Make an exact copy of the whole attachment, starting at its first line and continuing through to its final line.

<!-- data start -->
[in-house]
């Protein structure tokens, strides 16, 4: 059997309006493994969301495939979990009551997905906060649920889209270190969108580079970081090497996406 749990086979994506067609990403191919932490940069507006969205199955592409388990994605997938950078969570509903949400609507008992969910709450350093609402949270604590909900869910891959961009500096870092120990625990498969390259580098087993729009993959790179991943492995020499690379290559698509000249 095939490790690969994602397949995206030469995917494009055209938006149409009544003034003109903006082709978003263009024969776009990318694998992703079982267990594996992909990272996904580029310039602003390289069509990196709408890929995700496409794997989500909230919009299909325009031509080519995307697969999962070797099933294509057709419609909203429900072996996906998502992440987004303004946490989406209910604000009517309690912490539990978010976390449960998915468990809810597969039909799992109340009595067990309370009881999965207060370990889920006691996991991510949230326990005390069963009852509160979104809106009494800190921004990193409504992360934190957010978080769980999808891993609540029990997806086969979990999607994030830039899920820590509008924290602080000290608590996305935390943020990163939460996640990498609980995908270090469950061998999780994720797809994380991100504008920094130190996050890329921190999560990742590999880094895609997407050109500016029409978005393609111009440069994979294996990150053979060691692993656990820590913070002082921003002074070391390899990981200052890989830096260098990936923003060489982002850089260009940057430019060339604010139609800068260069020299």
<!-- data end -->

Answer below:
[in-house]
């Protein structure tokens, strides 16, 4: 059997309006493994969301495939979990009551997905906060649920889209270190969108580079970081090497996406 749990086979994506067609990403191919932490940069507006969205199955592409388990994605997938950078969570509903949400609507008992969910709450350093609402949270604590909900869910891959961009500096870092120990625990498969390259580098087993729009993959790179991943492995020499690379290559698509000249 095939490790690969994602397949995206030469995917494009055209938006149409009544003034003109903006082709978003263009024969776009990318694998992703079982267990594996992909990272996904580029310039602003390289069509990196709408890929995700496409794997989500909230919009299909325009031509080519995307697969999962070797099933294509057709419609909203429900072996996906998502992440987004303004946490989406209910604000009517309690912490539990978010976390449960998915468990809810597969039909799992109340009595067990309370009881999965207060370990889920006691996991991510949230326990005390069963009852509160979104809106009494800190921004990193409504992360934190957010978080769980999808891993609540029990997806086969979990999607994030830039899920820590509008924290602080000290608590996305935390943020990163939460996640990498609980995908270090469950061998999780994720797809994380991100504008920094130190996050890329921190999560990742590999880094895609997407050109500016029409978005393609111009440069994979294996990150053979060691692993656990820590913070002082921003002074070391390899990981200052890989830096260098990936923003060489982002850089260009940057430019060339604010139609800068260069020299």